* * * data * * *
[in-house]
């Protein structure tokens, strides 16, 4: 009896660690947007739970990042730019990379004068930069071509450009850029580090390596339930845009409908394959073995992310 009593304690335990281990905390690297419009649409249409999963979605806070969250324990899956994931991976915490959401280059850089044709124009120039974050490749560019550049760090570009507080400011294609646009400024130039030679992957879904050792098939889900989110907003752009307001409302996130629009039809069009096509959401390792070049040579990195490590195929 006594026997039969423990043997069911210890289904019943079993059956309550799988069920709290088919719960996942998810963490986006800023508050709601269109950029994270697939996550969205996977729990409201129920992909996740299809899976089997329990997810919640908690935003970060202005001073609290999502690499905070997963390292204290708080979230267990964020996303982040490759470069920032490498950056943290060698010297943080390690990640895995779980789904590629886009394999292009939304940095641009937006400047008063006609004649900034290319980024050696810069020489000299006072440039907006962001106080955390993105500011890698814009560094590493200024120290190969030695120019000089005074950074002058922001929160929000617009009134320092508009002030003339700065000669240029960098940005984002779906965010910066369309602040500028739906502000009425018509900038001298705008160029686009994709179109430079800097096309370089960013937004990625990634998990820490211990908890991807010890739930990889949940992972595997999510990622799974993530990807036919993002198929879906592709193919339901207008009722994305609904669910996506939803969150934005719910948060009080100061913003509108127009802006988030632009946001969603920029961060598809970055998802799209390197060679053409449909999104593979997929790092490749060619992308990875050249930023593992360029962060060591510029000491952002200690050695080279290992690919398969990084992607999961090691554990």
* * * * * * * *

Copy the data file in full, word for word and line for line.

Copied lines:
[in-house]
């Protein structure tokens, strides 16, 4: 009896660690947007739970990042730019990379004068930069071509450009850029580090390596339930845009409908394959073995992310 009593304690335990281990905390690297419009649409249409999963979605806070969250324990899956994931991976915490959401280059850089044709124009120039974050490749560019550049760090570009507080400011294609646009400024130039030679992957879904050792098939889900989110907003752009307001409302996130629009039809069009096509959401390792070049040579990195490590195929 006594026997039969423990043997069911210890289904019943079993059956309550799988069920709290088919719960996942998810963490986006800023508050709601269109950029994270697939996550969205996977729990409201129920992909996740299809899976089997329990997810919640908690935003970060202005001073609290999502690499905070997963390292204290708080979230267990964020996303982040490759470069920032490498950056943290060698010297943080390690990640895995779980789904590629886009394999292009939304940095641009937006400047008063006609004649900034290319980024050696810069020489000299006072440039907006962001106080955390993105500011890698814009560094590493200024120290190969030695120019000089005074950074002058922001929160929000617009009134320092508009002030003339700065000669240029960098940005984002779906965010910066369309602040500028739906502000009425018509900038001298705008160029686009994709179109430079800097096309370089960013937004990625990634998990820490211990908890991807010890739930990889949940992972595997999510990622799974993530990807036919993002198929879906592709193919339901207008009722994305609904669910996506939803969150934005719910948060009080100061913003509108127009802006988030632009946001969603920029961060598809970055998802799209390197060679053409449909999104593979997929790092490749060619992308990875050249930023593992360029962060060591510029000491952002200690050695080279290992690919398969990084992607999961090691554990």